The use of VEOS is restricted by the WTC license.
The Xlisp component of VEOS was written by Niels Mayer and David Betz; Xlisp is copyrighted with a permission to use without restriction.
The VOGL component of VEOS was written by Eric Echidna; VOGL is copyrighted with a permission to use without restriction, however, Eric would appreciate it if you were to send him some beer.
|Comment without legal training and without recommendation
The WTC license was written in 1992. VEOS was distributed in the public domain in 1992 and 1993 under this license. The license disallows commercial use. It seems to me to be a quite strange license, making code public while maintaining that the source code written by graduate students as part of their degree program is "confidential" and that WTC retains "trade secrecy rights to the source code". Doesn't trade secret mean that something is secret? The license also states that any derivative work belongs to WTC, and it ends by soliciting commercial opportunities.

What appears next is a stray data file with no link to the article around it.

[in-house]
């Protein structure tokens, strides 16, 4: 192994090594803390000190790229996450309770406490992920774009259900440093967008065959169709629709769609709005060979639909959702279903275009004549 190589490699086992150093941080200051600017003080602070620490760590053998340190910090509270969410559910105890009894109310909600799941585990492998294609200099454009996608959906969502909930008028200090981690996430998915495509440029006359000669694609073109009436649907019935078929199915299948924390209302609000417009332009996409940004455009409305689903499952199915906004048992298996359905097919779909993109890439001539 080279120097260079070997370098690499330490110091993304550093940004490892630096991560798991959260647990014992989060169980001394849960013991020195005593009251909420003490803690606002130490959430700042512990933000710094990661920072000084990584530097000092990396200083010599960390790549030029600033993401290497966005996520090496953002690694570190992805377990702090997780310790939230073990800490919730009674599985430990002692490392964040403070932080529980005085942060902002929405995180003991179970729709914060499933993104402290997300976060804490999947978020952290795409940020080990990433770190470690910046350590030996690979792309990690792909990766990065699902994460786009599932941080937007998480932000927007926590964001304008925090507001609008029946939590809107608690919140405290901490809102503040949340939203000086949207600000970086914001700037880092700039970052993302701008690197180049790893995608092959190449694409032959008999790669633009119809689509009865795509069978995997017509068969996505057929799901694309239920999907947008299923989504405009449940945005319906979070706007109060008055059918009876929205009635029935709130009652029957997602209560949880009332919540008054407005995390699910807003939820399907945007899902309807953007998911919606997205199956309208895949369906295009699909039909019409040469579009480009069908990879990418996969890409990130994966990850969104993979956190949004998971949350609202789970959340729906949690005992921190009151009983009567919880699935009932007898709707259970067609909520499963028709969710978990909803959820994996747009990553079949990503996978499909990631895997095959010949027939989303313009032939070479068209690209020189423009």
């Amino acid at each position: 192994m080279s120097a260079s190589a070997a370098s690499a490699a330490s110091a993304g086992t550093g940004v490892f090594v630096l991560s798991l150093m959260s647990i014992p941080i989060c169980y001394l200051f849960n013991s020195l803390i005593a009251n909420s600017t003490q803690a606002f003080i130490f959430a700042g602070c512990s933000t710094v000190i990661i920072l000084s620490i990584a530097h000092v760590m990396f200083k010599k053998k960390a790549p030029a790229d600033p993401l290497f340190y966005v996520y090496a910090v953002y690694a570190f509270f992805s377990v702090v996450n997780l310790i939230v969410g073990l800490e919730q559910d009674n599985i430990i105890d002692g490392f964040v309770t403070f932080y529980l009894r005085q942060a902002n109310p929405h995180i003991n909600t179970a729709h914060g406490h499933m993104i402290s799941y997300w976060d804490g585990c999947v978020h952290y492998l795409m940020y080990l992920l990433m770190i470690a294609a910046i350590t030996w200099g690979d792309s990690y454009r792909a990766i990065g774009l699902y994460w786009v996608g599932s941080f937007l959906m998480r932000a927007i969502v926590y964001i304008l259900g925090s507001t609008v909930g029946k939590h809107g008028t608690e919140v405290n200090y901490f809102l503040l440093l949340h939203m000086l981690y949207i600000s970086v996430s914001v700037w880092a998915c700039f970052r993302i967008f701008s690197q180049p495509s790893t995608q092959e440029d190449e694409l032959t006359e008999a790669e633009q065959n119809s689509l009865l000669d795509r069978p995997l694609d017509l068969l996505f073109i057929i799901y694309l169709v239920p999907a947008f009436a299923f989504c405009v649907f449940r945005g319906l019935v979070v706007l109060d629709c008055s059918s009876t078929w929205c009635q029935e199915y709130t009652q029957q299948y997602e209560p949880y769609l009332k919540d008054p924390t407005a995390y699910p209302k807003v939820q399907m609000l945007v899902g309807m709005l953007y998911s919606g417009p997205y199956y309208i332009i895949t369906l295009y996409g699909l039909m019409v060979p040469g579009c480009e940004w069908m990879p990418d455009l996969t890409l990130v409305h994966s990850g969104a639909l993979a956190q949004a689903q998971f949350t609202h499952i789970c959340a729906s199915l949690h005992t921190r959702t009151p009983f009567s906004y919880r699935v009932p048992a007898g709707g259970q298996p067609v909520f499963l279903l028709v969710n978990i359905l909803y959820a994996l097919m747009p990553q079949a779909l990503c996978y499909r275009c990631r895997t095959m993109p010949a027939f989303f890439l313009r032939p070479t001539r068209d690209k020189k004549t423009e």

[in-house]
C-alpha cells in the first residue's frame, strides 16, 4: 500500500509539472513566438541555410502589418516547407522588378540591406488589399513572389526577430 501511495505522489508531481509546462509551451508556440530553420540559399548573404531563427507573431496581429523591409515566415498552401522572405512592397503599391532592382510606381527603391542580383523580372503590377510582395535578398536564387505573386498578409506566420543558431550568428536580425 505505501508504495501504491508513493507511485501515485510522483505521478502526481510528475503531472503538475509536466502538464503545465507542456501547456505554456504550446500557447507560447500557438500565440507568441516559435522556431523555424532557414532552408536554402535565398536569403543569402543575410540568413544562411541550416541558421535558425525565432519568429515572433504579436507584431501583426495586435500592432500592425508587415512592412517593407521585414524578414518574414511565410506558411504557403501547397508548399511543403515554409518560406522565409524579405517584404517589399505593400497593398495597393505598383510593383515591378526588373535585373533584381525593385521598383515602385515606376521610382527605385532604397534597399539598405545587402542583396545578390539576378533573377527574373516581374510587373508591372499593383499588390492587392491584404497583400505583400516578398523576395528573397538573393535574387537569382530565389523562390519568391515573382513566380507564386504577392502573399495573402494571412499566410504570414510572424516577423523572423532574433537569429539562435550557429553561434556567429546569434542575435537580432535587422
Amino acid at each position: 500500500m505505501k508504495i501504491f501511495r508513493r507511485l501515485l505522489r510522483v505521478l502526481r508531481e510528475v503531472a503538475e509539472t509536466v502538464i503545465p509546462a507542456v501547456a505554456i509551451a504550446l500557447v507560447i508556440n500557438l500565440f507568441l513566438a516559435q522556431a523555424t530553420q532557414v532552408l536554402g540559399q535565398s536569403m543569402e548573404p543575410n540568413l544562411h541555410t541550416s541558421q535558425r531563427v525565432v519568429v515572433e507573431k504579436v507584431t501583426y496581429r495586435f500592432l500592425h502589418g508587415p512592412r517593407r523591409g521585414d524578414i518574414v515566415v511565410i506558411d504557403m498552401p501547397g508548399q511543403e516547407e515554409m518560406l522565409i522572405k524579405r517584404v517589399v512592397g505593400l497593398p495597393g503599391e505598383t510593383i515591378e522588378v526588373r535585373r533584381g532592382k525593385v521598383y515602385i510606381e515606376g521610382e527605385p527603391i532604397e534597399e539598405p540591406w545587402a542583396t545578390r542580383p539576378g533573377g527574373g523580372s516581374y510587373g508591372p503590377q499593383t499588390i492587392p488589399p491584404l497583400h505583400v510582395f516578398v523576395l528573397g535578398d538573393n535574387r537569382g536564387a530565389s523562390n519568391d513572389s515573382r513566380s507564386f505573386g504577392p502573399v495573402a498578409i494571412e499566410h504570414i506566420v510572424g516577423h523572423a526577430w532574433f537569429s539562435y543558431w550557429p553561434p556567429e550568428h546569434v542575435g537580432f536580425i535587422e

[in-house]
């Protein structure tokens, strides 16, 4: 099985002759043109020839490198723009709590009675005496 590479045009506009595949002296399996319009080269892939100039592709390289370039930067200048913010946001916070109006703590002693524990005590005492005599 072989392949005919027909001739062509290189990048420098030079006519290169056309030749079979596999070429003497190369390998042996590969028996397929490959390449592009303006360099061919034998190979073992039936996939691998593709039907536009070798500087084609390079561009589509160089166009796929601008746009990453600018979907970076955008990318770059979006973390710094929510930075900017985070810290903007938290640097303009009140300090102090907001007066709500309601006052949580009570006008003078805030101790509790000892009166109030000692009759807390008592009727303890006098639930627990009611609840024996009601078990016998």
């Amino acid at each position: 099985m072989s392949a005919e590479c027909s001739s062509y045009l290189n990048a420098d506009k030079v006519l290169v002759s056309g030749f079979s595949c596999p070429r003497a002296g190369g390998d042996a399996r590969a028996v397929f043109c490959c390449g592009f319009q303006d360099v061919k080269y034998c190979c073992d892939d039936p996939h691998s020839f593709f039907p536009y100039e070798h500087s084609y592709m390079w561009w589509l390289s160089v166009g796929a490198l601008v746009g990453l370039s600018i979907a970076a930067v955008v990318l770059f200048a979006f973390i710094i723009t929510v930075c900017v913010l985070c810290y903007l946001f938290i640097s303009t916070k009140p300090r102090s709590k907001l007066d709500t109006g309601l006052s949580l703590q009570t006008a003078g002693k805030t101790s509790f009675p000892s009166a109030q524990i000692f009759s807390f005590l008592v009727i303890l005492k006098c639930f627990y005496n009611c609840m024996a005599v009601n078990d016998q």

What is a University program doing with a license that straddles public and commercial usage? In 1992, the status of University generated computer code was not very clear, and the charter of WTC (Washington Technology Center) was to facilitate the growth of business in the State. Perhaps the HIT Lab, which was affiliated with the Industrial Engineering and not the Computer Science Department, was blinded by its own VR hype. When I was asked to find a way to make money from the VEOS code, in order to justify funding the software program at the Lab, I was just astonished!
In any event, the code is of excellent quality, although I'd be hard pressed to identify any "confidential methods" within the code. The methods were published over a decade ago, and to my knowledge, there has been no conscientious effort to maintain or grow the technology.